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Marshmello has become one of the most recognizable faces of the modern music scene – by not showing his true colors. The electronic pop producer has racked up billions of streams while remaining completely reclusive, thanks to a marshmallow-shaped headset that sports an adorable cartoon smile.

But even if Marshmello wasn’t one of music’s most mysterious identities (or a playable skin in the hugely popular video game fortnite), his mountain of success has made the masked musician a household name.

Ever since he burst onto the scene with the Skrillex-approved “Find Me” in 2015, Marshmello’s career has been in a league of its own. His first album on the label “Alone” mixed dynamic synth sounds with driving rhythms (and his own helium voice), setting the tone for his sonic universe where youthful vocals meet shattering basses.

After conquering the EDM world, he quickly took over the pop crossover realm, tapping into his rock roots on collaborations with Noah Cyrus, Black bear and Demi Lovato, Khalid, Selena Gomez, Bastilleand the Jonas BrothersJust to name a few.

Of course, a spotlight can also become a target, and Marshmello has had his fair share of detractors. On his fourth studio album, Shock wavethe dancing star fixes her X-shaped eyes directly on those enemies and shows just how dynamic her style can be.

It is his most diverse album to date, with features ranging from rap (Megan you stallion and Juicy J) to fellow producers (Troyboi, DJ Sliink, Nitti Gritti) to a spurt of bass music heavyweights (Eptic, Peekaboo, Subtronic). Shock wave explores every corner of electronic music, from Jersey Club to trap, from dubstep to Eurodance and even pop-punk.

Ultimately, this experimentation earned Marshmello his first GRAMMY nomination for Best Dance/Electronic Album at the 2022 GRAMMY Awards. The producer spoke with GRAMMY.com about why his nomination is so significant, how he’s advanced Marshmello’s sound Shock waveand why he feels he “needed this album”.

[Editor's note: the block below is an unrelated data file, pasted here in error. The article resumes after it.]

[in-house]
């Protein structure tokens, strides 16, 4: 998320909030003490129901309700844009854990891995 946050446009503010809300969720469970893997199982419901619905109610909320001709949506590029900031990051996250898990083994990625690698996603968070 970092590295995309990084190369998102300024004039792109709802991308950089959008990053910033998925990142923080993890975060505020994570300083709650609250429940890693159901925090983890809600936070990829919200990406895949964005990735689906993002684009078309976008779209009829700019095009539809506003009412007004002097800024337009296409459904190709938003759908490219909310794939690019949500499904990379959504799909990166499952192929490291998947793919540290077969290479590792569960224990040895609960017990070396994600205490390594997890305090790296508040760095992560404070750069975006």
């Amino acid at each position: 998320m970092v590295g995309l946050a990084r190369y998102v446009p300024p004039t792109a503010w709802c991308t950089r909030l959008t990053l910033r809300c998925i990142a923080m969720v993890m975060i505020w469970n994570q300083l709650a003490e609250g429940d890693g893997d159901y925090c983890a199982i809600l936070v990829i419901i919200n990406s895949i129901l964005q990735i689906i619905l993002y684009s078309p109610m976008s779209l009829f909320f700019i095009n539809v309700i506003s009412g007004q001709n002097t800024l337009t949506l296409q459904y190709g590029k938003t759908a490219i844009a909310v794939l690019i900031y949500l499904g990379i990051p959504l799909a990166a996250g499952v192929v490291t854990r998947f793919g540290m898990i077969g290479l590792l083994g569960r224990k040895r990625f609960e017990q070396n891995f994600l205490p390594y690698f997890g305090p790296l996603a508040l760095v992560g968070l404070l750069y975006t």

Where were you when you learned of the appointment?

Well, I’m not really good at sleeping. I’m a person who needs a lot of energy, so when I’m not on tour and I’m at home a lot, it’s hard to stay asleep. I always wake up from 8 to 10, and it was at that time.

I’m half asleep, I don’t even know what’s real, and I hear my phone vibrate. I see something about the GRAMMYs, and when you’re half awake — maybe a quarter awake — you’re not even really processing. That second or third time I really woke up, I was like, “Wait, did that happen?”

I’m sure it takes a while to dive into it, even when you’re wide awake to the news. What does it mean to you to be nominated?

It’s something that every artist seeks, even growing up. I wasn’t sure what to make of it, but in a good way. I was processing that, but I was also really excited to tell everyone that it was on the album. We made the album during the pandemic, and we really put in a lot of — I don’t know how to describe it.

joytime i, II and III are very precise and intentionally sound, accurate, catchy. This album, I did not name it Joytime. I wanted to try something different.

We made very specific clips for each video, many of them with my ideas. The whole experience was different, and it was the album that was nominated for a GRAMMY.

It was all going through my head at the same time: “Everything was just different. I wonder why, blah blah blah.” Then my next move was to tell everyone who was there.